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Hic furor, hic rabies, hic sunt tua criinina, Caesar, —  cladis tamen hujus habemus Vindictam.

Lucan: Lib: vii.




King Edward the First.

Clyfford, Nephew to the King.


Llandorvin, the Bard.

Queen Eleanor.                  

Gwendylen, the Daughter of Llandorvin.



A Castle at the foot of Snowdon, and different spots on the Mountain.






Tell me no more our conquest is complete!

All we have gained is but a trembling trophy,

Which oft as Snowdon, from its secret caves,

Pours forth these vagrants of rebellious song,

Shakes at the echo of a minstrel's voice.

Our victories yet want the bloody seal,

That gives stability to power. I wait

In anxious indignation, till I hear,

That these prime sources of seditious fury,

These scoffers at our sway,—the captive bards,

Are silenced all by death.






Well! my young soldier,

Hast thou, as I enjoined thee, seen these miscreants,

Who to their harps breathed anarchy and carnage,

Resign their forfeit lives?



Yes! my dread liege,

I have indeed beheld ----shield, shield me, Heaven,

From such another spectacle!



Weak boy!

What, choaked with tears! art thou the martial youth,

Whom, for thy father’s sake, tho’ marriage failed

To give the stamp of honor to thy birth,

I fondly fostered as a future hero?



If I offend, whom I would die to serve,

Pray you, my liege, assign me any torture.

Rather than your reproach!



Then be corrected!

Thy too indulgent sire, the gentle Edmund

Would lead thee, by his homilies on peace,

To be an anchorite:—thy king, my Clyfford,

Must steel thy sinews to the sterner duties

Of discord-quelling power.— But to thy story

What! did these fierce offenders die so bravely,

Thou couldst have wished their pardon?



From my soul—

O royal Edward! think me not ungrateful

For all thy lavish bounty to my youth,

If when I saw these victims of thy wrath

Perish, amid the groans of suffering thousands,

I wished thy mercy -----



Poor, deluded stripling!

These wild enthusiasts have ensnared thy fancy;

And foolish pity for the expiring traitors has made thee half a rebel.



No, I my liege, I pitied not the dying: their demeanour

Might waken envy, but not weak compassion:

They died as freedom’s martyrs—and they said

The benedictions of their bleeding country

Would waft to Heaven their unrepining spirits.

It was the anguish of their mourning kindred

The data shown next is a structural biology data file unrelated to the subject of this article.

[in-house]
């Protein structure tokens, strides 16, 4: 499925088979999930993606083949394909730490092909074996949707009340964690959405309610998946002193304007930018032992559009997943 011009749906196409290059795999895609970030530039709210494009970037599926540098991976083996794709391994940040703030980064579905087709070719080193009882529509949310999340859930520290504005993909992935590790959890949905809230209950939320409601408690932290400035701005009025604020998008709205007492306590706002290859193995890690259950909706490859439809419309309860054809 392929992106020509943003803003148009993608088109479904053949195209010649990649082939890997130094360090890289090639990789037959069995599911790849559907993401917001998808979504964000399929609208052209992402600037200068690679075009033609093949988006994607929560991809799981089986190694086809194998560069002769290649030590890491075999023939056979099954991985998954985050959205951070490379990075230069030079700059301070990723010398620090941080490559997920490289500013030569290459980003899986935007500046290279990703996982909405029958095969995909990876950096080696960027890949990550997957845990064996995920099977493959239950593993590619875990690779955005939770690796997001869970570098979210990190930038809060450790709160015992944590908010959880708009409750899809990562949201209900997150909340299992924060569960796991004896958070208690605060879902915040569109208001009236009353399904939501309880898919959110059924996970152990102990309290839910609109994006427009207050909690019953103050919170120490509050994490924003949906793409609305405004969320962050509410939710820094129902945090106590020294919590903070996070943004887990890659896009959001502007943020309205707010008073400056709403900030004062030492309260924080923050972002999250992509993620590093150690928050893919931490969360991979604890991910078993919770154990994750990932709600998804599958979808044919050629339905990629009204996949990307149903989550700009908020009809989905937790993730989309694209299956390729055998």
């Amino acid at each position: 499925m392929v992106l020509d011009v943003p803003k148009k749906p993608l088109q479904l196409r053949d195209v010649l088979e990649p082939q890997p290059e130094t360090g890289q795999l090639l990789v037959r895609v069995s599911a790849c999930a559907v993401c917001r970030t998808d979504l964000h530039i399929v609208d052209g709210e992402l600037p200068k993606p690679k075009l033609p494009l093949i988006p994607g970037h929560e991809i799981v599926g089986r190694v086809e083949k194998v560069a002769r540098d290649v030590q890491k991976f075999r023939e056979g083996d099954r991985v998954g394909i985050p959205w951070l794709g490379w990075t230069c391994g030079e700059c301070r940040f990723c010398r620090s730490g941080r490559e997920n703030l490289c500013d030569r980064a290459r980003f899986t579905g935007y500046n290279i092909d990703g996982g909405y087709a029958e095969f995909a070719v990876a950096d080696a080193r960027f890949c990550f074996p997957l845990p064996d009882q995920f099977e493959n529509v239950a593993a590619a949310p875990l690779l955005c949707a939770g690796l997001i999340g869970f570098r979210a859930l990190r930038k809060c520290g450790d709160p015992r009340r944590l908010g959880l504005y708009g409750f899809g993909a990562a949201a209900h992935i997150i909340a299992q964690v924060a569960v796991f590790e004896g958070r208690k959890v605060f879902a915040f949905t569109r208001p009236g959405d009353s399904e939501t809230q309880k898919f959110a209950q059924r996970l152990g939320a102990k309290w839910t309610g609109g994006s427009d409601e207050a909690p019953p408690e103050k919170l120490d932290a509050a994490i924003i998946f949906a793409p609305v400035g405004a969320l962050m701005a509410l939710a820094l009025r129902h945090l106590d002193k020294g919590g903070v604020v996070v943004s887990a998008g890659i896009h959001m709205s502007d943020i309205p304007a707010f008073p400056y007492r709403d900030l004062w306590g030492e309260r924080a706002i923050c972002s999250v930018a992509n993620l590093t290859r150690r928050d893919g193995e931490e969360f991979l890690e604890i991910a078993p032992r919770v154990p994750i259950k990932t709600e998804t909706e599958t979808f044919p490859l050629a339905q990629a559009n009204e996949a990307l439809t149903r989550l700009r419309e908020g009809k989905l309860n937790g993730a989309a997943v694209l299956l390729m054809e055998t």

That pierced my soul  it seemed, that in their death

The vital spirit of their nation perished.



There, Clyfford, thy unconscious lips applaud

The wisdom of severity. The arm,

That strikes against us in the field of war,

Is not so much an object of our fear,

As that more potent voice, which, in the scene

Of festive tumult, arrogantly spreads

Contagious enmity against our rule,

And mutinous defiance. These wild tribes

Of hardy mountaineers will soon become

The docile vassals of our sovereign pleasure,

When their presumptuous rhapsodists no more

Exist, to fire the fascinated people

To frantic insurrection. Quiet now

May guard and fertilize our new domain,

Since these rebellious, these strife-kindling bards

Are all extirpated.



Not all my liege.



What! are we disobeyed? is not our sentence

Justly fulfilled on all the trait’rous tribe?



Of the devoted band, one hoary chief,

Pre-eminent in genius and renown,

The famed Llandorvin, by a pious fraud,

That nature framed to save him, has eluded

His watchful guard, and "scaped the general doom,

Which sunk to day in everlasting silence

All the lost brothers of his art.




He shall not foil my power -- by Salem’s cross

Not all the deep recesses of their mountains

Shall screen this fugitive, and whosoe’er

Has stolen the victim from insulted justice,

Shall in atonement share his future death.



Recall that oath —O noble minded

Edward For it involves a cruelty, thy nature

Could never execute. Our glorious sovereign,

The pride of Christendom! bears not a sword

To strike at female youth, and filial duty.



What canst thou mean?



The culprit is a daughter

Of radiant beauty; and, as fame reports,

Endowed with all the mental energy,

That made her sire the darling of his nation.



Bribed she our guard?—Perdition on the traitors!



No! on my life my liege the men are faithful.

This damsel with prevailing supplication

 (A savage must have granted her request)

Begged but to pass within her father’s prison

The night preceding his appointed death.

How she effected his escape, we know not;

But when the morning came, and all the victims

Were summoned to their fate, the fearless maiden

Boasted, her sire was free; and nobly added

To seal his freedom, if her blood might seal it,

She would exult to meet th’ impending doom,

From which she had redeemed him.


KING EDWARD.                                             .

Mark! thou novice

In the high task to govern wayward rebels,

Mark! how these fierce enthusiasts of the harp

Subvert all power! How with outrageous fury

They spurn authority, and smile at death.

This artful traitress may have severed from us

The hearts of half our soldiery. Inform me

How they received this daring subterfuge!



As men, my liege, who tho’ inured to scenes,

Where lawless war oft leads to wildest outrage,

Yet feel the force of beauty, and of nature.

They praised the noble girl, exclaimed “ God bless her,”